California Woman Finds 4.38-Carat Pear-Shaped Yellow Diamond on Ground in State Park

By Michael Wing
Michael Wing
Michael Wing
Editor and Writer
Michael Wing is a writer and editor based in Calgary, Canada, where he was born and educated in the arts. He writes mainly on culture, human interest, and trending news.
October 11, 2021 Updated: October 18, 2021

A retired California couple struck paydirt while visiting Crater of Diamonds State Park in Arkansas late last month when the soil yielded the visitors a large, pear-shaped yellow diamond.

Noreen Wredberg and her husband Michael from Granite Bay spend much of their time traveling to national parks in the United States; and found themselves at Crater of Diamonds on Sept. 23, while they were visiting nearby Hot Springs National Park—the trip turned out to be more than worthwhile.

They began searching the soil in a shaded area near the park entrance where it was chilly in the autumn air; so Michael suggested they venture into the open field where it was sunnier and warmer.

Epoch Times Photo
(Courtesy of Arkansas Department of Parks, Heritage and Tourism)
Epoch Times Photo
(Courtesy of Arkansas Department of Parks, Heritage and Tourism)

Just 40 minutes into their jewel hunt, Noreen spotted the yellow diamond sparkling on top of the soil. She handed it to Michael who took it to park staff to identify, who confirmed it to be authentic.

“I didn’t know it was a diamond then, but it was clean and shiny, so I picked it up!” said Noreen, who first saw the park featured on TV a few years earlier.

The gem weighed 4.38 carats, making it the largest diamond found in the park since October last year, when a visitor from Fayetteville discovered a 4.49-carat yellow diamond.

Epoch Times Photo
(Courtesy of Arkansas Department of Parks, Heritage and Tourism)

That very same soil has yielded 258 diamonds so far in 2021, averaging one to two diamonds found by visitors per day. The most common diamonds found at Crater are white, brown, and yellow, in that order.

“We plow the search area periodically to loosen the soil and promote natural erosion,” park interpreter Waymon Cox said in a statement. “Diamonds are somewhat heavy for their size and lack static electricity, so dirt doesn’t stick to them. When rain uncovers a larger diamond and the sun comes out, its reflective surface is often easy to see.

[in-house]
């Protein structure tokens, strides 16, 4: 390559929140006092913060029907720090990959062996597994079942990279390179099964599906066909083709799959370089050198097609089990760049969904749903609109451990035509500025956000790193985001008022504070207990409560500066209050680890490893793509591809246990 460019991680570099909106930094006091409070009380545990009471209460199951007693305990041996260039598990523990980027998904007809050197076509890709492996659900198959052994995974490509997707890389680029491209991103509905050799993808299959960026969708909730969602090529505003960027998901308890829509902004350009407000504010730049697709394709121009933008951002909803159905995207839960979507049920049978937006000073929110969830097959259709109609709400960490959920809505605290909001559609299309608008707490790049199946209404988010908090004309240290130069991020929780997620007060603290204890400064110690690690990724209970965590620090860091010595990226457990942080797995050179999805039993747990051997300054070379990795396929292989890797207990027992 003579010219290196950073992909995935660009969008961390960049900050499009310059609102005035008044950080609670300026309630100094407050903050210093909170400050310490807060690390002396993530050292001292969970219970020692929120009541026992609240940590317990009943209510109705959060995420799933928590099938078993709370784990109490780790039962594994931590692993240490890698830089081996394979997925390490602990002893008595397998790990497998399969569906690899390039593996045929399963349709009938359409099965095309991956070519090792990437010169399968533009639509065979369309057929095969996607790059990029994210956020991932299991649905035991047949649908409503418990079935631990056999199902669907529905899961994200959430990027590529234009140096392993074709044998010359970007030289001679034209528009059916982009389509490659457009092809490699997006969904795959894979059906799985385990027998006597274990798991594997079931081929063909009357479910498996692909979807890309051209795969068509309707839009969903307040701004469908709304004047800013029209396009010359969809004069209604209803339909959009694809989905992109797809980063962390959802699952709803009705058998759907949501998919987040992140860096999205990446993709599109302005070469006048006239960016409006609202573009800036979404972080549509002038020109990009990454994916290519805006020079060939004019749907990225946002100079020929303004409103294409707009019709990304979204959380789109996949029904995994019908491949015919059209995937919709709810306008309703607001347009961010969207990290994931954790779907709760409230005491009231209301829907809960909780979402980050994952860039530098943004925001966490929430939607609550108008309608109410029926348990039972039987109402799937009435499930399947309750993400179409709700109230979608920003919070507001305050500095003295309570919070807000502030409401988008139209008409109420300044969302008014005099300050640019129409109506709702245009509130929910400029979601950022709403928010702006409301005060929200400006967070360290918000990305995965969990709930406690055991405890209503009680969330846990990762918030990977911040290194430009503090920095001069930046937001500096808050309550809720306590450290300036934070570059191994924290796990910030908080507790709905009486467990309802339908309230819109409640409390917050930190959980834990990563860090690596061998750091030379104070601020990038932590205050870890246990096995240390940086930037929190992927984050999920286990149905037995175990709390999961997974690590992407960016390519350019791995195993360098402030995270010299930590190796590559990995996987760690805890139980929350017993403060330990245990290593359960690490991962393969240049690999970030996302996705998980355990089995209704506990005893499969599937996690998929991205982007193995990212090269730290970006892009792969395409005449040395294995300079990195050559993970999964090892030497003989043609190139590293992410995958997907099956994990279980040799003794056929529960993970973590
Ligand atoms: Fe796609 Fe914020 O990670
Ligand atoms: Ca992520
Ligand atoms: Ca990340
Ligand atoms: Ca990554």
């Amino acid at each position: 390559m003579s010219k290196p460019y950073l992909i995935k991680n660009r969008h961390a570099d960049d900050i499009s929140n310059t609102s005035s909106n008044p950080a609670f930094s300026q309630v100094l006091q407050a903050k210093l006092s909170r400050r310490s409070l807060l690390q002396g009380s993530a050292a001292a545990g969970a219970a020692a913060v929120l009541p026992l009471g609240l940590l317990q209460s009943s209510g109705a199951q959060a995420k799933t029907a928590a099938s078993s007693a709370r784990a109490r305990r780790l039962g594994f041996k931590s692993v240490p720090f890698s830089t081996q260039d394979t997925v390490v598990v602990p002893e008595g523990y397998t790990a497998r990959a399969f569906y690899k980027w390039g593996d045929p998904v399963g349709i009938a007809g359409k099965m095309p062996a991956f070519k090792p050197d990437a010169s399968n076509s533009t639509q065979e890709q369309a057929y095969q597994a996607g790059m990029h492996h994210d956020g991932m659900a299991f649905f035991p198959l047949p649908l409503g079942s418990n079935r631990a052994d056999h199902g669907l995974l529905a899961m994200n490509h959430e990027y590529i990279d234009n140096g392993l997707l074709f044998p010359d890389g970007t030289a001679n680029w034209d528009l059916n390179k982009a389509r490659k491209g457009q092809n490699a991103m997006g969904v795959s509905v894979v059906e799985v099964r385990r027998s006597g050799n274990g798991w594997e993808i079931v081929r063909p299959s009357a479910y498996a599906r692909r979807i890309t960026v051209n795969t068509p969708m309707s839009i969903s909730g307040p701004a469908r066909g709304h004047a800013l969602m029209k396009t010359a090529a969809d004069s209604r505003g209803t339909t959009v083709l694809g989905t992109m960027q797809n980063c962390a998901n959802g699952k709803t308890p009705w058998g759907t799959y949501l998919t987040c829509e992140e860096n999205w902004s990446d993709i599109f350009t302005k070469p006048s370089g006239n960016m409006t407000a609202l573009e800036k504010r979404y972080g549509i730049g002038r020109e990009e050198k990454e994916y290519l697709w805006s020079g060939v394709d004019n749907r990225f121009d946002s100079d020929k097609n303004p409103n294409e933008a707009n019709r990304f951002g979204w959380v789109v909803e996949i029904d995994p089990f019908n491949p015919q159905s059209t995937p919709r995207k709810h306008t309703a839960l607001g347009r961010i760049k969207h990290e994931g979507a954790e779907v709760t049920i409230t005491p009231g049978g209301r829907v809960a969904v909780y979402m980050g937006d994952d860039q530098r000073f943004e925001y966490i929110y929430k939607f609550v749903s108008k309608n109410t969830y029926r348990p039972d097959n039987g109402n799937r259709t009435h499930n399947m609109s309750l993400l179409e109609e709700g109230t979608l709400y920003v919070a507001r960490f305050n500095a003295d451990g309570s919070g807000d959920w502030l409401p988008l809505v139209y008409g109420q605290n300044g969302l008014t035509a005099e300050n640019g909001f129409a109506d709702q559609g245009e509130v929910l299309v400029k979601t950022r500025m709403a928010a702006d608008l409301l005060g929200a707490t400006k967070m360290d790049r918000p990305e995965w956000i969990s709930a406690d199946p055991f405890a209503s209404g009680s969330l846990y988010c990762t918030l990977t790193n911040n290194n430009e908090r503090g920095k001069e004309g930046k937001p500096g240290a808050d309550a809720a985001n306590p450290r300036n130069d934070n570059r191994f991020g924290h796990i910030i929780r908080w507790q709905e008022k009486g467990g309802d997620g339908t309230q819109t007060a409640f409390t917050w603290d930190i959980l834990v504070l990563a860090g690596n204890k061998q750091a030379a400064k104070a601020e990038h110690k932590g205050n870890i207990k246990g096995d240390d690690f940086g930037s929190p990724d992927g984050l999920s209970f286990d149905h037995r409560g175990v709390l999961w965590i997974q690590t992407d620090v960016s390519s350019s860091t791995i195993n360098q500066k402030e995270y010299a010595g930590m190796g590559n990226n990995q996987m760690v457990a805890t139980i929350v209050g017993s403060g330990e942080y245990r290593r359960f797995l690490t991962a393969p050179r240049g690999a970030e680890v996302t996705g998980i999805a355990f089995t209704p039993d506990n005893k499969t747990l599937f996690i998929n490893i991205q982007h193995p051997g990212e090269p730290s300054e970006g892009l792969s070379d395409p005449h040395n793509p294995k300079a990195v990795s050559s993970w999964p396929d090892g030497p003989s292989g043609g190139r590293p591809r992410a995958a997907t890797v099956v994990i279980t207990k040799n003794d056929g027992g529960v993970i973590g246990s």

“Many visitors surface search for diamonds after a good rain,” he added. “More than one inch of rain fell at the park between Sept. 19 and 21. The soil had dried a little, and the sun was out when Mrs. Wredberg visited two days later.

“She was in just the right place to see her diamond sparkle in the morning sunlight!”

Epoch Times Photo
(Courtesy of Arkansas Department of Parks, Heritage and Tourism)

Traditionally, diamonds found at Crater are given names by their finders; Noreen named hers Lucy’s Diamond, after her cat who is grayish with hints of yellow, matching her owner’s new “lemonade colored” diamond.

Noreen says she may have the diamond cut, depending on its purity, but doesn’t know how much it’s worth yet. Crater of Diamond staff are not trained in appraisal.

Epoch Times Photo
(Courtesy of Arkansas Department of Parks, Heritage and Tourism)

Arkansas is the only state in the country that has a diamond mine open to the public. It was first made into a state park in 1972.

On Labor Day 2020, Kevin Kinard from Maumelle found a brown 9.07-carat diamond—the second-largest diamond ever found at the park.

The largest diamond ever found in the United States is a 40.23-carat white diamond with a pink cast unearthed in 1924, which was cut into a 12.42-carat, emerald-shaped diamond that sold for $150,000 in 1971.

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Michael Wing
Editor and Writer
Michael Wing is a writer and editor based in Calgary, Canada, where he was born and educated in the arts. He writes mainly on culture, human interest, and trending news.